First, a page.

The huge wave on the cover and the album title might have you dreaming of California days and nights…that is, if you don't know your geography too well. Great Ocean Road is named after a highway along the coast of Australia, which is where Ether hails from. Still, the graphic design angle isn't all that evokes days spent laying about on beautiful beaches. Ether's music has a decidedly laidback approach and a focus on beautiful acoustic guitar playing, conjuring up an image of a relaxed beachfront jam. Lead singer Garth Adam, the group's frontman, has a gently inquisitive voice that fits the mood nicely; he sounds like a daydreamer, and a friendly one at that. Ether's ability to paint a broad sonic picture, to bring you into its world, is one of Great Ocean Road's best qualities. Another is the spectacular guitar playing of Adam and multi-instrumentalist Doug Sandrini. At times both verge too close to innocuous new-age acoustic music for my tastes, but play in a lively enough style to keep drawing my ears in the direction of the guitars. The element of Great Ocean Road that diminishes its overall success (to say the least) is Adam's lyrics, which have the air and tone of deep thoughts but none of the depth. Eternally asking basic, rather shallow questions like "what is the link between the moon and the sun/why does your skin have to be who you are?" and uttering clichés like "life is short and we can't borrow time," Adams demolishes the album's pleasant mood, taking the intelligence quotient down a few miles in the process. Great Ocean Road might be the perfect album for people who don't really listen to lyrics, but for others it'll remain a genial album with an evocative mood, marred by distracting lyrics that are at best obvious and at worst idiotic.--dave heaton

Free Loan Investments, Ever Been to Mexico? (Shelflife/Wiaiwya)

If you're looking me a quick pick-me-up, some music to brighten up your day in 10 minutes or less, the Ever Been to Mexico? EP by the Stockholm-based quartet Free Loan Investments might be what you should turn to. With uptempo pop-rock songs that have the perfect mix of melody and spunk, Ever Been to Mexico? should make anyone wake up and dance. And like all great pop music, there's heartbreak beneath the sunshine. The EP starts with the line "I saw the boy I love kiss another girl" and proceeds from there, through various states of infatuation, disappointment and anger (for the latter check out the great "you need to get rid of that boy" message song "Kick His Balls Out"). The album ends on a note of both sweetness and melancholy with a quick, gorgeous cover of The Cat's Miaow's "To Be With You." That song, like all six of the songs on Ever Been to Mexico?, is a refreshing burst of pop born from the eternal spring that is the creative lifeblood of most great music: the heart.--dave heaton

Frock, Frozen Jungle Entertainment (I Like Records)

On the surface the UK-based group Frock makes music that has the gentle mood and peaceful melodies of groups like Simon and Garfunkel and Nick Drake. On their debut album Frozen Jungle Entertainment, songs like "Looking At You" and "Frozen Jungle" are acoustic moments of introspection, pretty little songs where one man is expressing his thoughts and feelings. But as good as that man, singer/songwriter Fredrik Kinbrom (who essentially is Frock), is at that sort of quiet pop music, he has other tricks up his sleeve. The album's first track, "Coincidence Rocket Ride," takes that style of music but adds a level of espionage to it, with lyrics like "they found me on a pier/grabbed me and threw me here" and a backing melody reminiscent of the James Bond theme. Then there's songs that move further musically from folk-pop, like the catchy rock song "Monday Adventure," the Beatles-esque, somewhat-psychedelic ballad "Lagoa Wish" or "Turning Off the Telly At Dawn," which starts like a friendly, somewhat odd Robyn Hitchcock ballad before throwing in both rock n' roll angst and a horn section. Frozen Jungle Entertainment is, like the name suggests, filled with accessible, straightforward songs that also have their surrealistic side. That mix helps Frock give listeners both the pleasure of simplicity and the pleasure of the odd…a compelling partnership.--dave heaton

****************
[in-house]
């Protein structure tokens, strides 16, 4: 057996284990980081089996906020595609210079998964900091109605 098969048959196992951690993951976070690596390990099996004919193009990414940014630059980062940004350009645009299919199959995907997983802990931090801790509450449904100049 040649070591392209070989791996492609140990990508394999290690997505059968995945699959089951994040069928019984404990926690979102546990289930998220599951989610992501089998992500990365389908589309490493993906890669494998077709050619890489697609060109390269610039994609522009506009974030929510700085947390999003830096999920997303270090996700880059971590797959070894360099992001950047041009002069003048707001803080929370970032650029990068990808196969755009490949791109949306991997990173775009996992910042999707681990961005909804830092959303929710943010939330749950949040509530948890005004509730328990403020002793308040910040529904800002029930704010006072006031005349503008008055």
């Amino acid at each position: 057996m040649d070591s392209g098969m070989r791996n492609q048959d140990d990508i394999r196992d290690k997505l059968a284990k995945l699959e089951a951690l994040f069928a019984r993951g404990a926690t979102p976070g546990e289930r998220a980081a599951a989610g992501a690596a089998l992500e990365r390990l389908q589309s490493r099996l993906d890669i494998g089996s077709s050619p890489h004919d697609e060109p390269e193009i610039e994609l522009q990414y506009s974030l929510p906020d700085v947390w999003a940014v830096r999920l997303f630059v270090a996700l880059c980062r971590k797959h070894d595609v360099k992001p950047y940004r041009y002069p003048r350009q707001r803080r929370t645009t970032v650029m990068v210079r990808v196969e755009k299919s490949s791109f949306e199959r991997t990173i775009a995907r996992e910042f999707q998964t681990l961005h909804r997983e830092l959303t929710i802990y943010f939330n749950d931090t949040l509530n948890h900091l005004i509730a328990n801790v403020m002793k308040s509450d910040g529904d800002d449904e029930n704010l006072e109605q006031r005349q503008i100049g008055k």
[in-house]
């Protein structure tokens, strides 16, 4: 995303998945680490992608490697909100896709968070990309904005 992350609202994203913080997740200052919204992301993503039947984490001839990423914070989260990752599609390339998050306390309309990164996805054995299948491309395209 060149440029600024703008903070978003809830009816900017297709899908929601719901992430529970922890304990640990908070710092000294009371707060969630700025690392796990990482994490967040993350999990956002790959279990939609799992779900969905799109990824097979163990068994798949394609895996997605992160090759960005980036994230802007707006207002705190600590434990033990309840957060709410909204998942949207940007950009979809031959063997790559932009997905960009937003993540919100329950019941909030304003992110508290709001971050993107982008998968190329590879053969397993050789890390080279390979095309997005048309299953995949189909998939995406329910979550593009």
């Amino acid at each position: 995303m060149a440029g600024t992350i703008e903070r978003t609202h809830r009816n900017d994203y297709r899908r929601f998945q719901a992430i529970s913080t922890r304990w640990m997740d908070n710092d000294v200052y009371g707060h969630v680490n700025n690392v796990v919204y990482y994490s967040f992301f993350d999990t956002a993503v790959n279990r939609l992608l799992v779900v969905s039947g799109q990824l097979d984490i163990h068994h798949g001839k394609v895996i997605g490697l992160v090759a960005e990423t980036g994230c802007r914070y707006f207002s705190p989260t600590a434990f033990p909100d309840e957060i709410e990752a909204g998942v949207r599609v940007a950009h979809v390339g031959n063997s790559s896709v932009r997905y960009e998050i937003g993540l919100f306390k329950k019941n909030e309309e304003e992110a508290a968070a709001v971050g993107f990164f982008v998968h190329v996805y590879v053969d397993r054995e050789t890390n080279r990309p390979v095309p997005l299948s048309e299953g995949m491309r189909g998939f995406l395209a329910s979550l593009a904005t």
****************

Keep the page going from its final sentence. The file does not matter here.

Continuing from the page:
The Girl With the Replaceable Head, Ride My Star EP (Bus Stop Label)

The Girl With the Replaceable Head has an attention-getting name and an even more distinctive voice. Her three song EP begins with the gorgeous ballad "Ride My Star," where The Girl… expresses the sentiment that "there's an awful lot of people getting hurt today, ain't that a shame?" before launching into a dreamy come-on. The second song, "Bobby's On Fire," places an equally starry surface over a melodic, sensual tale of lust, love and dreams of escaping life's dreariness. While that song has a light, at times slightly humorous tone, the final track, "Sun Will Let You Down," is a darker expression of loneliness and alienation, with The Girl… singing in a highly dramatic manner over a moody, electrified texture. 12 minutes and 12 seconds in length, this EP is long enough to introduce you to a newcomer's songwriting and singing talents, and just short enough to make you want to hear more.--dave heaton

The Green Pajamas, If She Only Knew (Recordhead/Mr. Whiggs)

The Green Pajamas' Jeff Kelly is perennially at the top of "underrated songwriter" lists for good reason. He writes pop-rock songs that have sensual melodic surfaces, with an abundance of mystery lurking underneath. "If she only knew what I do to her," goes the chorus to the catchy title song of the group's If She Only Knew EP. Kelly delivers those words with a certain cunning sense that he knows something we don't know. There's a similarly curious story of eulogy and secrets going on in the second track "Jessica Byron," one given an extra layer of creepiness through echoing guitars and somewhat ghostly backing vocals. "When You're Good to Me" feels more like a love song but isn't necessarily. It's a tribute of sorts, but a hard one to pin down. "Aren't you a bad girl, when you're good to me," Kelly sings. All of this dark mood and mysteriousness leads up to a more epic, more languorous trip into similar territory: a 10-minute cover of "Autumn Leaves," a song by Goblin Market, a more overtly gothic band consisting of Kelly and fellow Pajamas member Laura Weller. "Autumn Leaves" casts a broader net, evoking a story of centuries before spreading into a melancholy guitar-driven jam. If She Only Knew might be an EP, ostensibly something to hold fans over between albums, but it's a rich work filled with secret corners and surprises.--dave heaton